Salome Thomas-EL, award-winning educator and the highly-praised author of I Choose to Stay, has helped hundreds of troubled children get into magnet high schools, major colleges, and universities. Yet he still finds himself devastated by the long-ago death of a promising student named Willow Briggs. Salome worked with and consistently encouraged this troubled boy, who ultimately became one of the school's top chess players and students. But when Willow moved on to high school, he found no real positive influences. He struggled academically and was murdered on a street corner at the age of sixteen. More than any other factor, Willow's death launched Salome Thomas-EL on his mission to be a positive influence, and to encourage all of us to set the best example possible for the young people in our lives. The Immortality of Influence is a refreshing, common-sense roadmap to helping kids achieve their dreams in which Thomas-EL movingly describes the methods he has used to help his students succeed. It all started in Vaux Middle School, where he began a chess club to teach boys and girls how to think critically and resolve conflicts with their minds instead of their fists. Not only did his students win eight national championships and become local heroes, they also scored high on the SATs and got into top colleges. When Thomas-EL found himself faced with kids who didn't exercise or eat well, he started a summer program in which the students walked to museums and other cultural events around the city. Recognizing the importance of exposing kids to the world outside their own neighborhoods, he took fifteen African-American students to rural Vermont, where they interacted with white children their age and discovered how much they had in common. All of these students were later accepted to the best magnet high schools. These are just a few examples of what can happen when kids are mentored in a positive way--not only at home, but in the community at large. For parents, guardians, educators--anyone who wants the best for kids, this book is an essential, inspirational reference. It's all about making a difference--not just for today, but forever. Sometimes, it only takes one special person to set a child on the right path, but more often, it does indeed take a village. The Immortality of Influence will inspire you to band together with other caring adults and start making a difference--now.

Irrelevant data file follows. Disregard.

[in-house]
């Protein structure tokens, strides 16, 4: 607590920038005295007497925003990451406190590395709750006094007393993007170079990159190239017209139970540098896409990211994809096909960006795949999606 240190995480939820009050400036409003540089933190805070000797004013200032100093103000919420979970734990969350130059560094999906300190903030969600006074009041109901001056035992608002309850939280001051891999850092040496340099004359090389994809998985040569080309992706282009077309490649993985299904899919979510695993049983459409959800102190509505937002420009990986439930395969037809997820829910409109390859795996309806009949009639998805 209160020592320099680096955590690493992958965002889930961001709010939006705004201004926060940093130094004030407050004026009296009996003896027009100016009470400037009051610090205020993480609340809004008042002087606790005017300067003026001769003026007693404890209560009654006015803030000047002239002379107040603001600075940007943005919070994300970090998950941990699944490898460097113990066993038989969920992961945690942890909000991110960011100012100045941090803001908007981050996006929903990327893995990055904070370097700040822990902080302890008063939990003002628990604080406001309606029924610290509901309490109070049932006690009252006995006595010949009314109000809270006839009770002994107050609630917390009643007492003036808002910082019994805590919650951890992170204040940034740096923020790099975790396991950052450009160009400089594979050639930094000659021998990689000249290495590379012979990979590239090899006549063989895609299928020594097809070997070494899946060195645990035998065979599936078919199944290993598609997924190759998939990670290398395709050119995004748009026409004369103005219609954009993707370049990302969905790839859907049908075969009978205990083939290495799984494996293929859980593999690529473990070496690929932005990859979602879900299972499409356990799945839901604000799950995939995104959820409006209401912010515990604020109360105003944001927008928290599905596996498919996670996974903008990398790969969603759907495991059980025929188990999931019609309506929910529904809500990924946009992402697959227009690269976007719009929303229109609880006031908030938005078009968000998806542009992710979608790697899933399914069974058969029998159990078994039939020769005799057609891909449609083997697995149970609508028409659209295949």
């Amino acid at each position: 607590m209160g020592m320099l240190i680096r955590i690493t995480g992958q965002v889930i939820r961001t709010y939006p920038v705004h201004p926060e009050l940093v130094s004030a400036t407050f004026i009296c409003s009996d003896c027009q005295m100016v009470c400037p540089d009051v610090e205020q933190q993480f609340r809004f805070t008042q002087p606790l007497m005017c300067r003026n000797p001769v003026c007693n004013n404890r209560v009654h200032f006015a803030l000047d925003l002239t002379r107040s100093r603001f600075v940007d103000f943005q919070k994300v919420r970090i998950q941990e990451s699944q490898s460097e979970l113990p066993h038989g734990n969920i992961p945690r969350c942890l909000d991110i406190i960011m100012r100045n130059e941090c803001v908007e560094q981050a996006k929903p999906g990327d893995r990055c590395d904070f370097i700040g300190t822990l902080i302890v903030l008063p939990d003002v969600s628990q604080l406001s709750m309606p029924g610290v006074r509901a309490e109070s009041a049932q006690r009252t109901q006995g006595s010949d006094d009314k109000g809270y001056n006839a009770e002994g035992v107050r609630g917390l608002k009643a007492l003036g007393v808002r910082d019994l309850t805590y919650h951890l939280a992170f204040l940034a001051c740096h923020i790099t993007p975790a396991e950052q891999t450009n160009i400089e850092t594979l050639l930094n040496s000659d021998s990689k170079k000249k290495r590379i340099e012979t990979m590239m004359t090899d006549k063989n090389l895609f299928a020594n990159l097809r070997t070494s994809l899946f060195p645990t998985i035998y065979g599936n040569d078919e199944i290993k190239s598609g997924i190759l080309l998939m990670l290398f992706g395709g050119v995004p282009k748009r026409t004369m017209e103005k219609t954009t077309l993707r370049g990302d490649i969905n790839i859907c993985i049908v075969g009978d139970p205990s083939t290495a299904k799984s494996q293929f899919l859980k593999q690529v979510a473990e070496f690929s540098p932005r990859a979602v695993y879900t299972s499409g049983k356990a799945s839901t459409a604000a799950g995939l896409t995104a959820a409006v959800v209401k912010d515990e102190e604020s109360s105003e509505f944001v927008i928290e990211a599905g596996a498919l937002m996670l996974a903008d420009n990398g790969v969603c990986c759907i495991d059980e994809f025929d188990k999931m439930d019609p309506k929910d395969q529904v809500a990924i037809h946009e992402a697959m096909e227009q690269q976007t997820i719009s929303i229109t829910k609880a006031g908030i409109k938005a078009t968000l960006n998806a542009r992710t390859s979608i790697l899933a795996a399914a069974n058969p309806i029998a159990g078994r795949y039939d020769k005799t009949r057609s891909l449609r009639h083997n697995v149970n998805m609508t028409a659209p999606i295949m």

The psychic side of sports

Author: Michael Murphy,Rhea A. White
Publisher: Addison Wesley Publishing Company
Category: Sports & Recreation
Page: 227
View: 4485

Continue Reading →

Immortality and the Law

The Rising Power of the American Dead
Author: Ray D. Madoff